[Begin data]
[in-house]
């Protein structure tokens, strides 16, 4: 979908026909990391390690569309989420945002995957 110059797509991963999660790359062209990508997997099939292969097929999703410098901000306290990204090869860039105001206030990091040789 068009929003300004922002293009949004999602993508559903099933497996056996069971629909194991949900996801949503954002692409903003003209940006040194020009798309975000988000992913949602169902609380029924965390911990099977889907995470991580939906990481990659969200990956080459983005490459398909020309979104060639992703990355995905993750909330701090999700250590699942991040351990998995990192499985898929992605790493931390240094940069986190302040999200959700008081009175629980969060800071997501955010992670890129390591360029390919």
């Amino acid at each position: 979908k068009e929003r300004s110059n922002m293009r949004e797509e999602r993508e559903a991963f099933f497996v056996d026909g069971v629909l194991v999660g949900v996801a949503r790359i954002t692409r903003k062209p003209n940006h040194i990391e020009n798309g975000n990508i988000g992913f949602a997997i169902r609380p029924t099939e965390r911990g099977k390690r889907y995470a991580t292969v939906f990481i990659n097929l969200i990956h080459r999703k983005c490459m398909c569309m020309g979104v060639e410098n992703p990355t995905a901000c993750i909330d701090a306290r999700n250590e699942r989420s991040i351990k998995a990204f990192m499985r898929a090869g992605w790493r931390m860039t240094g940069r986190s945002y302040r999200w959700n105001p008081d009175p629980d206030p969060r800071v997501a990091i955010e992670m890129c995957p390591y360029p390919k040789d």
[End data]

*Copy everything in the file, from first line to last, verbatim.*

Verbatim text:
[in-house]
């Protein structure tokens, strides 16, 4: 979908026909990391390690569309989420945002995957 110059797509991963999660790359062209990508997997099939292969097929999703410098901000306290990204090869860039105001206030990091040789 068009929003300004922002293009949004999602993508559903099933497996056996069971629909194991949900996801949503954002692409903003003209940006040194020009798309975000988000992913949602169902609380029924965390911990099977889907995470991580939906990481990659969200990956080459983005490459398909020309979104060639992703990355995905993750909330701090999700250590699942991040351990998995990192499985898929992605790493931390240094940069986190302040999200959700008081009175629980969060800071997501955010992670890129390591360029390919």
């Amino acid at each position: 979908k068009e929003r300004s110059n922002m293009r949004e797509e999602r993508e559903a991963f099933f497996v056996d026909g069971v629909l194991v999660g949900v996801a949503r790359i954002t692409r903003k062209p003209n940006h040194i990391e020009n798309g975000n990508i988000g992913f949602a997997i169902r609380p029924t099939e965390r911990g099977k390690r889907y995470a991580t292969v939906f990481i990659n097929l969200i990956h080459r999703k983005c490459m398909c569309m020309g979104v060639e410098n992703p990355t995905a901000c993750i909330d701090a306290r999700n250590e699942r989420s991040i351990k998995a990204f990192m499985r898929a090869g992605w790493r931390m860039t240094g940069r986190s945002y302040r999200w959700n105001p008081d009175p629980d206030p969060r800071v997501a990091i955010e992670m890129c995957p390591y360029p390919k040789d």